ActionAid, a global organization that works to promote human rights, launched the Safe Cities for Women campaign on August 8th during FNRU’s (the National Forum for Urban Reform) National Conference in Rio de Janeiro.

The campaign was organized by women from various locations and communities in the states of Pernambuco, Rio Grande do Norte, Rio de Janeiro and São Paulo, who were tired of living in places where the masculine is considered as a universal guiding principle and where public policies are not directed at women’s issues.

The logic of capital has long understood the importance of women for its functioning. Women, as producers of its most valuable asset, labor, have been  treated as those who need protection. Hence, in this sense, they have been regarded as fragile and incapable, second class citizens[M2]  who, therefore, should stay at home. Thus, public spaces were considered in light of established social roles: women were designated to the domestic or the reproductive; men were designated to the public or the productive. Women suffer the consequences of this every day: verbal and physical harassment, an educational system that reproduces gender roles and limits women’s behavior, dark streets, police authorities who are poorly instructed to deal with cases of aggression, etc.

Throughout the years, women have conquered more space in society and to a certain extent, cities have followed this progress. However, according to research conducted by ActionAid, the manner in which authorities frequently deal with issues that affect women’s security in cities today is based on a context of naturalizing violence and harassment. This is due to the idea that they believe things are as they are and that “combating” such problems should primarily be done through preventive measures, which suggest that women should not fully enjoy the city. Some of the recommendations for women include not leaving the house after a certain time of the day, going out in groups and not walking by determined areas.

As a result, it is still necessary to deepen the discussion and think about measures that handle the issue without limiting women’s mobility. Violence and harassment against women should be denaturalized. Such issues need to be understood as a structural matter. This is what the campaign offers society: it proposes changes that seek to solve the problems and simultaneously guarantee women full access to cities.

In order to do so, ActionAid spent two years listening to women from different locations in Brazil with regard to the limitations on the right to the city they suffer on a daily basis. Part of this listening process was creating a Baseline, which systematized the perception of these women regarding the relation between their vulnerability to violence in public spaces and the inefficiency of public services offered in the cities.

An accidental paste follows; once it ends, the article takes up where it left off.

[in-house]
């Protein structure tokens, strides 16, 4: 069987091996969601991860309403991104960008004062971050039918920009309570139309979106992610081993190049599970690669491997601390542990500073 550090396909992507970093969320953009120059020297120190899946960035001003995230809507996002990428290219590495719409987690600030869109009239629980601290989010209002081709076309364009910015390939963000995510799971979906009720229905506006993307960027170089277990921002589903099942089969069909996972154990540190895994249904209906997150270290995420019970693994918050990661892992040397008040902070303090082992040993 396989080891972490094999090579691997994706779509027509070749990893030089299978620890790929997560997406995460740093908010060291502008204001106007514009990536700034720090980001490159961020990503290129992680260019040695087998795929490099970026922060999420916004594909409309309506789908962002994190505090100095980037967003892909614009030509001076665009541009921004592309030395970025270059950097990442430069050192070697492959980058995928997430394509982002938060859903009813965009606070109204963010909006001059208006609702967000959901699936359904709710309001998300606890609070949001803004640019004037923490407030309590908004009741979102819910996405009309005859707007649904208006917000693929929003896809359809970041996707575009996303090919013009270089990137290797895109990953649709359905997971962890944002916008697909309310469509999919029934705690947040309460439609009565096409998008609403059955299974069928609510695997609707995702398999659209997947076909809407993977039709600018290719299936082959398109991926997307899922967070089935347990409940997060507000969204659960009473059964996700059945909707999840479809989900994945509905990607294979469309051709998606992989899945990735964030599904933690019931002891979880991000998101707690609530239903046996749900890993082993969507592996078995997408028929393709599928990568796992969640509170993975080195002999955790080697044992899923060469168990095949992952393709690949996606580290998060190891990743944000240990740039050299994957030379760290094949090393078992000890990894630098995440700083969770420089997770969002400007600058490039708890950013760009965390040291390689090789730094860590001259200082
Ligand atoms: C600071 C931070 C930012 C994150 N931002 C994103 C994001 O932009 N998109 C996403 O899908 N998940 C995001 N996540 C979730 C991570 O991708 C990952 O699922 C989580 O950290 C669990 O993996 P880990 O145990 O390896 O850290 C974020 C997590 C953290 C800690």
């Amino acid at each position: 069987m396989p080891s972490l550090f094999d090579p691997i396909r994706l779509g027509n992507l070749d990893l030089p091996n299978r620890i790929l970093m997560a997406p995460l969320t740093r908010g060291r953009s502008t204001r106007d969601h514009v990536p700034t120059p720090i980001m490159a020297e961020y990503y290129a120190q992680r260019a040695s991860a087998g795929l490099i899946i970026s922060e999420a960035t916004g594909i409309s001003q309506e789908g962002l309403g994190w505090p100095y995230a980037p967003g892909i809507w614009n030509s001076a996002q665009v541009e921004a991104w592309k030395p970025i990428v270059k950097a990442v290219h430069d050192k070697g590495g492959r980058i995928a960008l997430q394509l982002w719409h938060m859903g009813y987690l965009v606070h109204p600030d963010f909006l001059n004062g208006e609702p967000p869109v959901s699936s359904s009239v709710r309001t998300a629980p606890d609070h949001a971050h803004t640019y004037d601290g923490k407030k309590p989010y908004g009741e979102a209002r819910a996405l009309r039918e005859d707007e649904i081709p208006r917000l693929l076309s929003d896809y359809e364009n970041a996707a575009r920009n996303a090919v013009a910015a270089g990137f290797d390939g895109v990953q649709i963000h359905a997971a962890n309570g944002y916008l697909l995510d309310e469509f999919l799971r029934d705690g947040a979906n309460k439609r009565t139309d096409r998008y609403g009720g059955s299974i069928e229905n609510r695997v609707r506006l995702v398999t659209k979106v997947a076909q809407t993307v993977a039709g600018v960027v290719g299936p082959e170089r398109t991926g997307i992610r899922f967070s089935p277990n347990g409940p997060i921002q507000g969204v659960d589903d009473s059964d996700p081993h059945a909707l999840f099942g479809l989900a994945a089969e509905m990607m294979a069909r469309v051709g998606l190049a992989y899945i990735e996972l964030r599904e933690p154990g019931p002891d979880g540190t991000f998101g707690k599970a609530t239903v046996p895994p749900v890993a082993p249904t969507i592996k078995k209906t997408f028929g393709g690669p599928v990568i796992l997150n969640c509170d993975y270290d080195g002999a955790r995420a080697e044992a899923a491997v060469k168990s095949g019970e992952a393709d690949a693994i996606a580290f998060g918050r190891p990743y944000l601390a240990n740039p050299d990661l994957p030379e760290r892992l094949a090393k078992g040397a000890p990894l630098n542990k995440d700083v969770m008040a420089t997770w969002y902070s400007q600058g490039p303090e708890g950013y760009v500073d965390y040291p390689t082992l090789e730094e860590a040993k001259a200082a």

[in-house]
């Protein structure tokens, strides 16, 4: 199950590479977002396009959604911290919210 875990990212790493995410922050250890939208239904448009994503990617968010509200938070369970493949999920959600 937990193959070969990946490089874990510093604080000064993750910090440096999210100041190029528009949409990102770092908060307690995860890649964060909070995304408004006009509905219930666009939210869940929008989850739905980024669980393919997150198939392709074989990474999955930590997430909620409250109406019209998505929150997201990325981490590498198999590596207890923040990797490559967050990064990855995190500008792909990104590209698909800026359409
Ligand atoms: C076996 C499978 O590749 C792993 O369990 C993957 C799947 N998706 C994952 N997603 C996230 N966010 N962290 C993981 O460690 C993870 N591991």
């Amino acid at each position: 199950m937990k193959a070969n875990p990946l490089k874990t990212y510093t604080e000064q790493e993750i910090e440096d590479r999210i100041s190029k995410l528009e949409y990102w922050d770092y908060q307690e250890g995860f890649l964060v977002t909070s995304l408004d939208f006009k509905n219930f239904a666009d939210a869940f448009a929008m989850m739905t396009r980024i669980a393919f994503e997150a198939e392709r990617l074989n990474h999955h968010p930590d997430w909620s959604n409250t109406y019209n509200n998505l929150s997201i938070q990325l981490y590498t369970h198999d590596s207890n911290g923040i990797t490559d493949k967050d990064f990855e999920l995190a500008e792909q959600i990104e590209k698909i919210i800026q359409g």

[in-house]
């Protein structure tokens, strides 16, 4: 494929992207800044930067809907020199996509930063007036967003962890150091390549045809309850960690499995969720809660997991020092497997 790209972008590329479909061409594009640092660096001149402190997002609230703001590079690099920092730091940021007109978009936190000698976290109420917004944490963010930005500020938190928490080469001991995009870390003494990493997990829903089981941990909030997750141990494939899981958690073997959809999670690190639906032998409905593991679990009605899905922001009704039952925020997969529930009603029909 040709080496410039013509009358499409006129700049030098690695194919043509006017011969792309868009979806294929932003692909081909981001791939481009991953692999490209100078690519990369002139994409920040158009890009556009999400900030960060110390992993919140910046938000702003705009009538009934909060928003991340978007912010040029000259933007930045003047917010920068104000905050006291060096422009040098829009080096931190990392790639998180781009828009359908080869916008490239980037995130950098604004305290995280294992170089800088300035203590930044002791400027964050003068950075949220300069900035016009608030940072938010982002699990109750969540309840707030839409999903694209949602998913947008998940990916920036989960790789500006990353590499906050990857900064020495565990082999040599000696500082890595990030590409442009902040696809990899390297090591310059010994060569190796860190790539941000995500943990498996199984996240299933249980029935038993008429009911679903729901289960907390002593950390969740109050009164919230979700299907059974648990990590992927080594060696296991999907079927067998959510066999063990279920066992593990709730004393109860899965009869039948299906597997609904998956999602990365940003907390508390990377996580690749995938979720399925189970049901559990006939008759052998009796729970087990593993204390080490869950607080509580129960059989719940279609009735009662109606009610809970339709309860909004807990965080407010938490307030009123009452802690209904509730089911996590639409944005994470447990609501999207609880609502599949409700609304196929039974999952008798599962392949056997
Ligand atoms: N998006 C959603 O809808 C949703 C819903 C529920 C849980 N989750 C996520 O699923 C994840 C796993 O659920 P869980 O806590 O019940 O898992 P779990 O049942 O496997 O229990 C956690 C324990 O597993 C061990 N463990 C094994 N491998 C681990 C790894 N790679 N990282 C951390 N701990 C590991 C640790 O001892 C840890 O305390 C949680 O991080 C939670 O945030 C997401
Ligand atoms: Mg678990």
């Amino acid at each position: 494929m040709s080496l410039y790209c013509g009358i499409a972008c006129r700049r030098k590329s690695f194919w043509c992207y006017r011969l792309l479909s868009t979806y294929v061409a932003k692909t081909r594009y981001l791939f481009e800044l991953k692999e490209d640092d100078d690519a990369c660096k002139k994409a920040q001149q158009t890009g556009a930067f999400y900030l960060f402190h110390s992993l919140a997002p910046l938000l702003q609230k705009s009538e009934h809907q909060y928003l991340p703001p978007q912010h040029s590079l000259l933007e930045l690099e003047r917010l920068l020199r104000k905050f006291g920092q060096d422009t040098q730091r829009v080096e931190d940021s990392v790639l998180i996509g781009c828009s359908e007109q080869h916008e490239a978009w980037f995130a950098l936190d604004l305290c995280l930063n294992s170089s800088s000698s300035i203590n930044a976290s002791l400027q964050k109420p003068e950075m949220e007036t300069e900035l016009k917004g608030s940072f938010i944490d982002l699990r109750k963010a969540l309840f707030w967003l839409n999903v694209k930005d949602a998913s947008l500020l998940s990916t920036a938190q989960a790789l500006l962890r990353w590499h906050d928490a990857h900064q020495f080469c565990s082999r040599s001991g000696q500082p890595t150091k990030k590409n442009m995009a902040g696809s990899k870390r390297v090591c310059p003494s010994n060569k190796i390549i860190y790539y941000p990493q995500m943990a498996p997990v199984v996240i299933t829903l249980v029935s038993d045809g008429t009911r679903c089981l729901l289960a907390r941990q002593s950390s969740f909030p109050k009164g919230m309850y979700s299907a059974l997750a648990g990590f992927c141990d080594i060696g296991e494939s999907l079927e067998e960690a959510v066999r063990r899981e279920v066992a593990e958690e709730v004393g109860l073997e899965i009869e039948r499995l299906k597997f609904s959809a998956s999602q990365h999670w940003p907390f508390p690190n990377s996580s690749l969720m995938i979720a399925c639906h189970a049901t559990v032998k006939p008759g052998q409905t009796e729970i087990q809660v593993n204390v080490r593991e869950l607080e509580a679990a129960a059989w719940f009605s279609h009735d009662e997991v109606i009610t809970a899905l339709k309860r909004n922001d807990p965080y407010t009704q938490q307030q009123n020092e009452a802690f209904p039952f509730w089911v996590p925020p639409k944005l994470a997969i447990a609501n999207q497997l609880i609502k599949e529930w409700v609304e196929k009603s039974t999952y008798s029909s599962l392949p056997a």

Among the accounts, there is the declaration made by Neusa Helena, or “Neusinha”, who lives in Jardim Clímax in São Paulo and talked about the precariousness of policing: “There are moments when we are afraid of asking the police for help because of the stories we have heard, (…) of asking for help and being treated with disdain, with disrespect. I think there should be more policing, yes, but with a different police than that which we see today, a police [force] that has a different training, another way of thinking.” While this is a serious problem, the case at hand is much more common than one imagines. The research resulted in a Public Letter, called Women’s Political Letter. Here ActionAid pointed out the problem and presented a solution, demanding greater efforts from public service providers with regard to basic services such as transportation, street lighting, policing, housing and education. A copy of the letter was delivered to Minister Gilberto Carvalho, Chief Minister of the General Secretariat of the Presidency of Brazil, at the end of the meeting on August 8th.

Read the Baseline, with a systematization of the perception of the women who participated in the research, here

Read the Women’s Political Letter here